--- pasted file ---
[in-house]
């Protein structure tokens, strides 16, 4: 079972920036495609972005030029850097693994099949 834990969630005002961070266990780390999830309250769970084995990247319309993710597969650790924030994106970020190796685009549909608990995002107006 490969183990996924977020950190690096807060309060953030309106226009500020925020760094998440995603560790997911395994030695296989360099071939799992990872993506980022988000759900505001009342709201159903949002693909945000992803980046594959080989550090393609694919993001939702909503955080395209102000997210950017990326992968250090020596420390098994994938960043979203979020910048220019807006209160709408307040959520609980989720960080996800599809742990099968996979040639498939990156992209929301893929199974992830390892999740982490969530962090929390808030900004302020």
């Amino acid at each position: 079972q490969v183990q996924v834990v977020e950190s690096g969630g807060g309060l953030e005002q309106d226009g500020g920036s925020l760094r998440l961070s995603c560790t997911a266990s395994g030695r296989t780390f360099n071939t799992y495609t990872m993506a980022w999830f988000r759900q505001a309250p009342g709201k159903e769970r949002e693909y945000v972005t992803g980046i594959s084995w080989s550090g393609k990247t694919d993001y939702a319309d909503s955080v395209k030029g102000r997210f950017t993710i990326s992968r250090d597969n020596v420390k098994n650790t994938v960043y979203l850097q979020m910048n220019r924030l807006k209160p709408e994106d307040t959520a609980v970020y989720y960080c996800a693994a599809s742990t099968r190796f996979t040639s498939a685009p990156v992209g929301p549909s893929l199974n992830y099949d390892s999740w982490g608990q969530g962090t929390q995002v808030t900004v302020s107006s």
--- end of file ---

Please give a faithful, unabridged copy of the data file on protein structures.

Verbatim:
[in-house]
């Protein structure tokens, strides 16, 4: 079972920036495609972005030029850097693994099949 834990969630005002961070266990780390999830309250769970084995990247319309993710597969650790924030994106970020190796685009549909608990995002107006 490969183990996924977020950190690096807060309060953030309106226009500020925020760094998440995603560790997911395994030695296989360099071939799992990872993506980022988000759900505001009342709201159903949002693909945000992803980046594959080989550090393609694919993001939702909503955080395209102000997210950017990326992968250090020596420390098994994938960043979203979020910048220019807006209160709408307040959520609980989720960080996800599809742990099968996979040639498939990156992209929301893929199974992830390892999740982490969530962090929390808030900004302020």
């Amino acid at each position: 079972q490969v183990q996924v834990v977020e950190s690096g969630g807060g309060l953030e005002q309106d226009g500020g920036s925020l760094r998440l961070s995603c560790t997911a266990s395994g030695r296989t780390f360099n071939t799992y495609t990872m993506a980022w999830f988000r759900q505001a309250p009342g709201k159903e769970r949002e693909y945000v972005t992803g980046i594959s084995w080989s550090g393609k990247t694919d993001y939702a319309d909503s955080v395209k030029g102000r997210f950017t993710i990326s992968r250090d597969n020596v420390k098994n650790t994938v960043y979203l850097q979020m910048n220019r924030l807006k209160p709408e994106d307040t959520a609980v970020y989720y960080c996800a693994a599809s742990t099968r190796f996979t040639s498939a685009p990156v992209g929301p549909s893929l199974n992830y099949d390892s999740w982490g608990q969530g962090t929390q995002v808030t900004v302020s107006s």